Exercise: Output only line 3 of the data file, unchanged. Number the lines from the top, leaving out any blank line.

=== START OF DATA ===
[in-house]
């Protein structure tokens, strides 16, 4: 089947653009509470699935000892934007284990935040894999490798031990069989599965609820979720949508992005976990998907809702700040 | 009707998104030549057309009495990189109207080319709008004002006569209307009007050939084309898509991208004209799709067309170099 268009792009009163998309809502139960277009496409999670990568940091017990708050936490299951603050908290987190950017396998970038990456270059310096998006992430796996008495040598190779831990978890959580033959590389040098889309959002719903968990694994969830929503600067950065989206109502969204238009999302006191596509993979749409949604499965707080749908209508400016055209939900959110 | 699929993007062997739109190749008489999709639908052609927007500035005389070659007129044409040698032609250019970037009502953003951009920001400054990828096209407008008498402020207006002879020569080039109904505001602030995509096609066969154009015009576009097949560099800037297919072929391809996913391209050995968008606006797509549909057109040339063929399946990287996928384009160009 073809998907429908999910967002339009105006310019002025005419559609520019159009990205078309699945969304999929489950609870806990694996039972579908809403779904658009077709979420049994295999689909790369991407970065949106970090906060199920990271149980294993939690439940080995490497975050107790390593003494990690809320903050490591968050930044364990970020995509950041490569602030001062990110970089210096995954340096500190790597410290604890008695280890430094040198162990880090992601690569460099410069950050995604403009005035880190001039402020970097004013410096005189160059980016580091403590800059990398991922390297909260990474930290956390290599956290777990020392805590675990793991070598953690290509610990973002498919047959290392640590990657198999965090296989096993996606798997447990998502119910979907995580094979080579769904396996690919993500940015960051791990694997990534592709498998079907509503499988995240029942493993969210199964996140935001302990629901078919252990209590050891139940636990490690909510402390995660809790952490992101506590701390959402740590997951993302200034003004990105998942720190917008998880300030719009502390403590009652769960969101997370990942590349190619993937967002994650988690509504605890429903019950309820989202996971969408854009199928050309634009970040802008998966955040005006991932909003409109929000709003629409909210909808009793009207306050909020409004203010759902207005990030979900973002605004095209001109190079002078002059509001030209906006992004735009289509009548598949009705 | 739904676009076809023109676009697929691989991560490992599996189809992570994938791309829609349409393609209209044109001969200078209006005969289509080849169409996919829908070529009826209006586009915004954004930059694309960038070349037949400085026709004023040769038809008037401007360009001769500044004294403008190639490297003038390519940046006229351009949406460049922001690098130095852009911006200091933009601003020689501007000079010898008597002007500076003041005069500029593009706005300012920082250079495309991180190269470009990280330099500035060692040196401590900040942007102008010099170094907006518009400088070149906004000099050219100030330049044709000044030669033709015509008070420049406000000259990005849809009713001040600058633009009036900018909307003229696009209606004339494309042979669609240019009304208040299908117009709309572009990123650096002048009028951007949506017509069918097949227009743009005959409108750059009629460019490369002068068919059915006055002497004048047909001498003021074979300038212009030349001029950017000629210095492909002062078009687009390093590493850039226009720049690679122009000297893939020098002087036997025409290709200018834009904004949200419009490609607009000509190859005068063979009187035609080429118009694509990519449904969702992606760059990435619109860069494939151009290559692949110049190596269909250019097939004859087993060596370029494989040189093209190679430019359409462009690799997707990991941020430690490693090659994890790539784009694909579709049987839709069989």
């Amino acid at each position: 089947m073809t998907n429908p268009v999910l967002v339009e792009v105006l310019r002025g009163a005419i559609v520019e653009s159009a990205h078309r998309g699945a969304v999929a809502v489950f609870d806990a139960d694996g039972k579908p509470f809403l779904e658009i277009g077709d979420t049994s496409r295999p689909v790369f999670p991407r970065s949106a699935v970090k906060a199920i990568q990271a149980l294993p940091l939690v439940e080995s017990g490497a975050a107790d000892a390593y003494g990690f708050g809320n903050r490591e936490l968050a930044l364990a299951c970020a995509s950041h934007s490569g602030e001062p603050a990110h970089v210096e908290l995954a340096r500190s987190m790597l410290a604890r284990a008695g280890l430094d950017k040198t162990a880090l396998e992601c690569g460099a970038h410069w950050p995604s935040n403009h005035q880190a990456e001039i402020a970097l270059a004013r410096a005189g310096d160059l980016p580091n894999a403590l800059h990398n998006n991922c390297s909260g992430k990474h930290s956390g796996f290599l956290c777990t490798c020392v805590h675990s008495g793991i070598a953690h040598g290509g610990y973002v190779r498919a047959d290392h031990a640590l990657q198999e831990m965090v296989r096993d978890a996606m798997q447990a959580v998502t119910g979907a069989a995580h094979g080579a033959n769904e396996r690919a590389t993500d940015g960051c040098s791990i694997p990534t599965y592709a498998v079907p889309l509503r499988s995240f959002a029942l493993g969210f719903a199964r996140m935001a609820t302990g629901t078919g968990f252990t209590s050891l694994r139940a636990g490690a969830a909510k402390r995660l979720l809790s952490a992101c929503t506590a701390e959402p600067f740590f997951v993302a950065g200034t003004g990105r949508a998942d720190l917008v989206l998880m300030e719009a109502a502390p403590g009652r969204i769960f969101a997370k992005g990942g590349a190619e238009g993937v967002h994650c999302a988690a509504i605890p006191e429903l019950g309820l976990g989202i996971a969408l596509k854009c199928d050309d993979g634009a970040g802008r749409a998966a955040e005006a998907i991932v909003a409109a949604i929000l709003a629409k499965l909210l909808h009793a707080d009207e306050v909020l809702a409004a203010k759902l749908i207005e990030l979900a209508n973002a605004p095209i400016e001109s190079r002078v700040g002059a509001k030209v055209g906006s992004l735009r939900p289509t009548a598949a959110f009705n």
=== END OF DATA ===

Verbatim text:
């Amino acid at each position: 089947m073809t998907n429908p268009v999910l967002v339009e792009v105006l310019r002025g009163a005419i559609v520019e653009s159009a990205h078309r998309g699945a969304v999929a809502v489950f609870d806990a139960d694996g039972k579908p509470f809403l779904e658009i277009g077709d979420t049994s496409r295999p689909v790369f999670p991407r970065s949106a699935v970090k906060a199920i990568q990271a149980l294993p940091l939690v439940e080995s017990g490497a975050a107790d000892a390593y003494g990690f708050g809320n903050r490591e936490l968050a930044l364990a299951c970020a995509s950041h934007s490569g602030e001062p603050a990110h970089v210096e908290l995954a340096r500190s987190m790597l410290a604890r284990a008695g280890l430094d950017k040198t162990a880090l396998e992601c690569g460099a970038h410069w950050p995604s935040n403009h005035q880190a990456e001039i402020a970097l270059a004013r410096a005189g310096d160059l980016p580091n894999a403590l800059h990398n998006n991922c390297s909260g992430k990474h930290s956390g796996f290599l956290c777990t490798c020392v805590h675990s008495g793991i070598a953690h040598g290509g610990y973002v190779r498919a047959d290392h031990a640590l990657q198999e831990m965090v296989r096993d978890a996606m798997q447990a959580v998502t119910g979907a069989a995580h094979g080579a033959n769904e396996r690919a590389t993500d940015g960051c040098s791990i694997p990534t599965y592709a498998v079907p889309l509503r499988s995240f959002a029942l493993g969210f719903a199964r996140m935001a609820t302990g629901t078919g968990f252990t209590s050891l694994r139940a636990g490690a969830a909510k402390r995660l979720l809790s952490a992101c929503t506590a701390e959402p600067f740590f997951v993302a950065g200034t003004g990105r949508a998942d720190l917008v989206l998880m300030e719009a109502a502390p403590g009652r969204i769960f969101a997370k992005g990942g590349a190619e238009g993937v967002h994650c999302a988690a509504i605890p006191e429903l019950g309820l976990g989202i996971a969408l596509k854009c199928d050309d993979g634009a970040g802008r749409a998966a955040e005006a998907i991932v909003a409109a949604i929000l709003a629409k499965l909210l909808h009793a707080d009207e306050v909020l809702a409004a203010k759902l749908i207005e990030l979900a209508n973002a605004p095209i400016e001109s190079r002078v700040g002059a509001k030209v055209g906006s992004l735009r939900p289509t009548a598949a959110f009705n």